Woo the Swing Voters, Screw the Base: Lose the Election?
In a Pennsylvania focus group with these voters, the Washington Post discovered, everyone thought Bush was more specific in laying out this agenda and they liked that, even if they didn't agree with him. But, "In more than six hours of discussion over two separate nights, [swing voters] are hard-pressed to say anything positive about... either candidate." Still, you don't see the Republicans alienating their base by abandoning their core values in order to influence the swings.
Published on Tuesday, September 7, 2004 by CommonDreams.org
Woo the Swing Voters, Screw the Base: Lose the Election?
by Karyn Strickler
He who fears being conquered is sure of defeat."
The last thing the ductile Democrats -- the "I'm-more-Republican-than-you-are," pusillanimous Party want to do is -- anything to offend the few swing voters in places like Ohio, Pennsylvania and West Virginia.
Democrats seem to have forgotten who brought them to the dance. They've gotten the wrong message about how to win campaigns. There are two things that actually matter in electoral campaigns -- raising money and contacting voters. The broad, diverse Democratic Party activist base are the folks who give and raise the money. They donate the activist energy to contact and inspire undecided voters, turning them out to vote on Election Day.
If you fire-up the base, they become the foot soldiers out there in grassroots America influencing swing voters. Tick them off and -- if Maryland is any example -- look out John Kerry.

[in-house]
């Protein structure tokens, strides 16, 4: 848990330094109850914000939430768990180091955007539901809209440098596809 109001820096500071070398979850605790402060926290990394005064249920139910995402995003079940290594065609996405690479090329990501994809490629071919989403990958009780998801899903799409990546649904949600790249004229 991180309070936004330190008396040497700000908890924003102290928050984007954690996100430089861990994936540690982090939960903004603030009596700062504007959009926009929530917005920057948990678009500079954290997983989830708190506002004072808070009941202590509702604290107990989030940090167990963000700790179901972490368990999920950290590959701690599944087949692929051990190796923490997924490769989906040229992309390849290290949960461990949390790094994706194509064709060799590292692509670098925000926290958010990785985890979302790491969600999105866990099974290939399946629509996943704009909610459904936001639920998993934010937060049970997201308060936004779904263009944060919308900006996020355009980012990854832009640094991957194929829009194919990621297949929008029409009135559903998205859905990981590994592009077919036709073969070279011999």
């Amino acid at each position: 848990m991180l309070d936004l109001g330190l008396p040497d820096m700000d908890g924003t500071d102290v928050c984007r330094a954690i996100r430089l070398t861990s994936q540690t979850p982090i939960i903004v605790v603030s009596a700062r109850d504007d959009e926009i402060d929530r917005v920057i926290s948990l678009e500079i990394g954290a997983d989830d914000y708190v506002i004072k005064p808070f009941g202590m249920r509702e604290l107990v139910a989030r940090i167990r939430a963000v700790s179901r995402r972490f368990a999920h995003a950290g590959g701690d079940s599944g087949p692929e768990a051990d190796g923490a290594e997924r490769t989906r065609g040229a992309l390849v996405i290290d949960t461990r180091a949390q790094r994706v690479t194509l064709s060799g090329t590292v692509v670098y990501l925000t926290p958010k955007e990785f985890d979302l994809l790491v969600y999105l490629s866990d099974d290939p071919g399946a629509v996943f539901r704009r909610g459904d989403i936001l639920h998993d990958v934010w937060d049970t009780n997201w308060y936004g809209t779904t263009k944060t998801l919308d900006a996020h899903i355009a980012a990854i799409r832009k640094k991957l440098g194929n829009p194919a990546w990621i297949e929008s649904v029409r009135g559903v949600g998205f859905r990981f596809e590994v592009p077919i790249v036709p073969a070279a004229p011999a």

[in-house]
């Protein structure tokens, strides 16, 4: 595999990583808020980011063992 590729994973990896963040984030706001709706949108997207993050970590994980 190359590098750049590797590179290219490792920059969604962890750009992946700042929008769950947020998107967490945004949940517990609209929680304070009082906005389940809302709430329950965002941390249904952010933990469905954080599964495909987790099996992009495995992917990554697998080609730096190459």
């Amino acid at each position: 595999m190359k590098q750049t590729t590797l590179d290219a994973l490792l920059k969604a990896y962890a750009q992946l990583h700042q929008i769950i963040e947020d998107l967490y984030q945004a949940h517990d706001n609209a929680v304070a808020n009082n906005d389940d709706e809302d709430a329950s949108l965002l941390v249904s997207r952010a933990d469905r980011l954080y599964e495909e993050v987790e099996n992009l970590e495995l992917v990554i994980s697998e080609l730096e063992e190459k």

Maryland, widely regarded as an overwhelmingly Democratic State, now has a Republican Governor for the first time in more than 35 years, because Kathleen Kennedy Townsend took her base for granted in the 2002 Gubernatorial contest with incumbent Governor Robert Ehrlich.
The race was Kennedy Townsend's to lose. People were already talking about her Presidential prospects when Kennedy Townsend overlooked Ike Leggett, a popular, effective African American County Council member, and chose former U.S. Naval Academy Superintendent, Admiral Charles Larson for her running mate. Larson changed his party affiliation from Republican to Democrat, shortly before joining Kennedy Townsend in the race.
That began an overly cautious campaign, lacking the luster of bold ideas. Enthusiasm among Kennedy Townsend's base shrunk, and so did her chances of becoming Governor of Maryland. Kennedy Townsend's choice to focus her campaign almost exclusively on soliciting swing voters, likely ended her political career.
The message for Democrats from Kathleen Kennedy Townsend's race is that pandering to swing voters and moderates does not work. If you don't stand for something, you'll fall -- period. Kennedy Townsend angered her activist base and did slightly worse than average in her most supportive counties. She lost badly in moderate and conservative counties, some of which her outwardly progressive, Democratic predecessor, Parris Glendening had won. For example, in conservative Allegany County, the Democratic percentage fell from 52 percent to 35 percent; in swing areas: Baltimore County from 49 percent to 38 percent; and in Howard County from 53 percent to 44 percent.
When Kennedy Townsend passed on the chance to assemble an historic ticket, Robert Ehrlich seized the opportunity by picking rising star, Michael Steele, who was featured at the Republican convention after becoming Maryland's first black, Lieutenant Governor.